(pp. 131-144)
      ANNE McKIM

      [Thus all day they were killing so quickly, until at last this King Edward saw at that time a woman slain, and from her side he saw a child had fallen out, and lay sprawling beside that slain woman. ‘Laissez! Laissez!’ then he cried. ‘Leave off! Leave off!’ that is to say.]

      So, according to the early fifteenth-century Scottish chronicler, Andrew of Wyntoun, is Edward I of England prompted to call a halt to the wholesale slaughter of the inhabitants of the town of Berwick on Good Friday 1296. The sight of the mutilated corpse of a pregnant woman provides...


    • 7 Seeing the Gendering of Violence: Female and Male Martyrs in the South English Legendary
      (pp. 147-163)

      The tortured body in medieval Christian hagiography is, for the hagiographer and his Christian audience, a testimony to the power of God and the church, and the tale of a martyred saint is an important way to illustrate that power – often by providing details of horrific torture, the failure of which functions as proof that steadfast spiritual faith can overcome physical suffering. Particularly graphic in its torture descriptions is theSouth English Legendary.¹ TheSELnarratives of martyrs’ Lives are structured around a pattern of represented violence that constructs vivid pictures of torn limbs, rent bellies, and blood that...

    • 8 Violence or Cruelty? An Intercultural Perspective
      (pp. 164-189)

      Violence and cruelty are close but not identical concepts. Both involve primarily, though not exclusively, the application of physical force. By modern standards burning heretics at the stake would undoubtedly be a violent act. Yet is it also a cruel act? A modern answer would most likely be again ‘yes.’ But in other periods and in other cultures the answer would be different. Violence and cruelty are both cultural constructs, but that does not entail that they are objective or subjective to the same extent. What I would like to argue in this paper is that cruelty, much more than...

    • 9 Body as Champion of Church Authority and Sacred Place: The Murder of Thomas Becket
      (pp. 190-215)

      In the late afternoon of Tuesday, 29 December 1170, four barons of the English king, Henry II, perpetrated what quickly became one of the most notorious violent acts of the Middle Ages when they murdered Thomas Becket, archbishop of Canterbury, in his cathedral.¹ Thomas’s murder is one of the best-documented events of the Middle Ages; the sources, particularly the accounts of the five eyewitnesses to the murder, are well known for the information they provide regarding the political conflict between Thomas and Henry over the rights ofsacerdotiumandregnum. These documents, however, are more than testimonies to the political...

    • 10 Chaucer’s Clerk’s Tale: Interrogating ‘Virtue’ through Violence
      (pp. 216-240)
      M.C. BODDEN

      A recent infamous program of torture expressed its dynamics in this way: ‘Procrastination is ... one of the essential dimensions of the tragedy; in [this] torture the murder was forever imminent but forever postponed. Should the victim have begun to die under torture, there was an attending physician to “revive and resuscitate” him so that the process of his prolonged destruction could continue.’¹ This strategy describes the Argentine junta’s war of torture against thedesaparecidos(the ‘disappeared’). Interestingly enough, it also describes a cultural aspect of the Christian tradition in which such patterns of violence were desirable. The site where...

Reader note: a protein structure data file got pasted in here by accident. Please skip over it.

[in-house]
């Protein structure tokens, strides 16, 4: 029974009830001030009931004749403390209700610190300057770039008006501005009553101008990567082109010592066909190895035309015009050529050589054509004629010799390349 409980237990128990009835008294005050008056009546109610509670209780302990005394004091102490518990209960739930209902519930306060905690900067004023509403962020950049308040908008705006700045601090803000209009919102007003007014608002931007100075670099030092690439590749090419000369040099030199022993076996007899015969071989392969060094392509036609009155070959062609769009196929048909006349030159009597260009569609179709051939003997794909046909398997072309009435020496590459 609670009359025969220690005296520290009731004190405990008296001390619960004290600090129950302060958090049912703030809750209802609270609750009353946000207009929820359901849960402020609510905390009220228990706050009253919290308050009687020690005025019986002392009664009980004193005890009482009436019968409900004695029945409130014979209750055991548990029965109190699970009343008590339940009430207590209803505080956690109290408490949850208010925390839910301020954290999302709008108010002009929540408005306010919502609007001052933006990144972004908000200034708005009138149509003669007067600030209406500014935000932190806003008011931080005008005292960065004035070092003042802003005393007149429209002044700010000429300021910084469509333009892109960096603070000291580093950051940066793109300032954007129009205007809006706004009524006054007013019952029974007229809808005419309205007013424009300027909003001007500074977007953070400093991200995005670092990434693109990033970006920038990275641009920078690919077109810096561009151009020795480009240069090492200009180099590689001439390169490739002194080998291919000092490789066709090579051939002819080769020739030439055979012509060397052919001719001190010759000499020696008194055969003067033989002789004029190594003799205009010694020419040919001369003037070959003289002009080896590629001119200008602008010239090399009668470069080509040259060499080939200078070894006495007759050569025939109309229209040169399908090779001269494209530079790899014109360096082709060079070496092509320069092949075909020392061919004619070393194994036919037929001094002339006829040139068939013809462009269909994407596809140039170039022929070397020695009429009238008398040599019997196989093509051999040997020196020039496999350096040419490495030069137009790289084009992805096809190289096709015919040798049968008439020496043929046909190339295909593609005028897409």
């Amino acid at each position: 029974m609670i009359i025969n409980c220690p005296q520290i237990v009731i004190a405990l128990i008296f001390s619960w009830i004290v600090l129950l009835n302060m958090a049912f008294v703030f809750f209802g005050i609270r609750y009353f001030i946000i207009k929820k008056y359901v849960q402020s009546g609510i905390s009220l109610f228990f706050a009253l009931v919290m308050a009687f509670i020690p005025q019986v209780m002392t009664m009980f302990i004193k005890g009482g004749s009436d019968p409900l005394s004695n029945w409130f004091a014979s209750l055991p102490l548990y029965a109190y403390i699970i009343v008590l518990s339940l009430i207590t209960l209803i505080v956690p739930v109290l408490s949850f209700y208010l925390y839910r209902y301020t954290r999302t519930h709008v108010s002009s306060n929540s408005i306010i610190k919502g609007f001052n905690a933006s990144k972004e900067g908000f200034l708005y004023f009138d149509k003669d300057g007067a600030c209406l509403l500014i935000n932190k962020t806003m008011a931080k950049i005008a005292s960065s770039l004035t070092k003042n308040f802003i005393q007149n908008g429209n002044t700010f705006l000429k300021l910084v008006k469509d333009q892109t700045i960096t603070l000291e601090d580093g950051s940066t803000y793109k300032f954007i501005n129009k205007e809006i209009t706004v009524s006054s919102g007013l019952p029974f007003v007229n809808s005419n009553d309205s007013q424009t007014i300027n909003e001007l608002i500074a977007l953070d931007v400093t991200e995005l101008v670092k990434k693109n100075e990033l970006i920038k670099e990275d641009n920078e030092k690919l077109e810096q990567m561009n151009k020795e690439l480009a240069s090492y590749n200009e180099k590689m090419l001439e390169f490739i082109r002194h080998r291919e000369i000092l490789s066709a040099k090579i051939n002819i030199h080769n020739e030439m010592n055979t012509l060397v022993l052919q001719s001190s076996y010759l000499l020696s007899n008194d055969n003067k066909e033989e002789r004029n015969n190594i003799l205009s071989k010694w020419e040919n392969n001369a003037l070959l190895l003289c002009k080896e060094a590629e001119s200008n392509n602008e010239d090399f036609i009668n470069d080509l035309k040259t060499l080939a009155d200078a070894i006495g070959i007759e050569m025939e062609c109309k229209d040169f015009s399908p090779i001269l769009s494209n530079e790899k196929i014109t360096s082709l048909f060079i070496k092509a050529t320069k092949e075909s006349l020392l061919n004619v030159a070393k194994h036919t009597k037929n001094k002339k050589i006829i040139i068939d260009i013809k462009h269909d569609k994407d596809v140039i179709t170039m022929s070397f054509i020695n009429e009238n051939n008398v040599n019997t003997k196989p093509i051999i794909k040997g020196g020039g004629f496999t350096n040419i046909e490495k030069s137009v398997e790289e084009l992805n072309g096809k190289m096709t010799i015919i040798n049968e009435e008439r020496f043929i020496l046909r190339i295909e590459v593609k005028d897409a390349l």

• 11 Violence, the Queen’s Body, and the Medieval Body Politic
      (pp. 241-267)

      In March 1184, a teenaged queen of France incited an outbreak of civic violence in the town of Senlis that left an indelible mark on Capetian dynastic and diplomatic history. Not yet fourteen,² Isabelle of Hainaut heard in that month that her husband, King Philip II, had called his barons to Senlis to announce a divorce after four years of marriage. Modern historians surmise that Philip hoped a threatened divorce would shock his father-in-law, Baldwin V of Hainaut, into readier compliance with his wishes.³ Medieval writers, however, ignore any such diplomatic motives and focus instead on Isabelle’s reactions to the...

    • 12 Violence in the Early Robin Hood Poems
      (pp. 268-286)

      There are several ways in which those Robin Hood ballads that can claim to have been composed before 1500 (theGest of Robyn Hode, Robin Hood and the Potter, Robin Hood and the Monk, Robin Hood and Guy of Gisborne, andRobin Hood’s Death) are liable to frustrate the expectations of modern first-time readers.¹ Such readers will encounter barely a hint of Friar Tuck and, more importantly, no Maid Marian – indeed, hardly any women at all, apart from the treacherous Abbess of Kirklees and the cupidinous Sheriff of Nottingham’s wife. (If romantic liaisons are what they’re looking for they...

    • 13 Canon Laws regarding Female Military Commanders up to the Time of Gratian: Some Texts and Their Historical Contexts
      (pp. 287-314)

      Warfare is the one human activity from which women, with the most insignificant exceptions, have always and everywhere stood apart. Women look to men to protect them from danger ... women, however, do not fight. They rarely fight among themselves and they never, in any military sense, fight men. If warfare is as old as history and as universal as mankind, we must now enter the supremely important limitation that it is an entirely masculine activity.¹

      The preceding quote, taken from the distinguished military historian John Keegan’s 1993 monograph,A History of Warfare, serves to illustrate the extent to which...

  8. Conclusion
    (pp. 315-319)

    The problem of interpreting violence is inextricably tied to the problem of evaluating it. Today, the use of force, coercive and destructive, persuasive and constructive, never appears quite straightforward, nor can it be discussed in value-neutral terms. Instances of violence – for private or public purposes, to entertain or to educate – immediately provoke debate, cause anxiety, and call for elaborate explanation, even apologetics. What contemporary society construes as violent rarely accords with what it regards as legitimate behaviour; numerous labels have been devised to recast certain forms of violence into morally unobjectionable endeavours – peacekeeping, national liberation, self defence...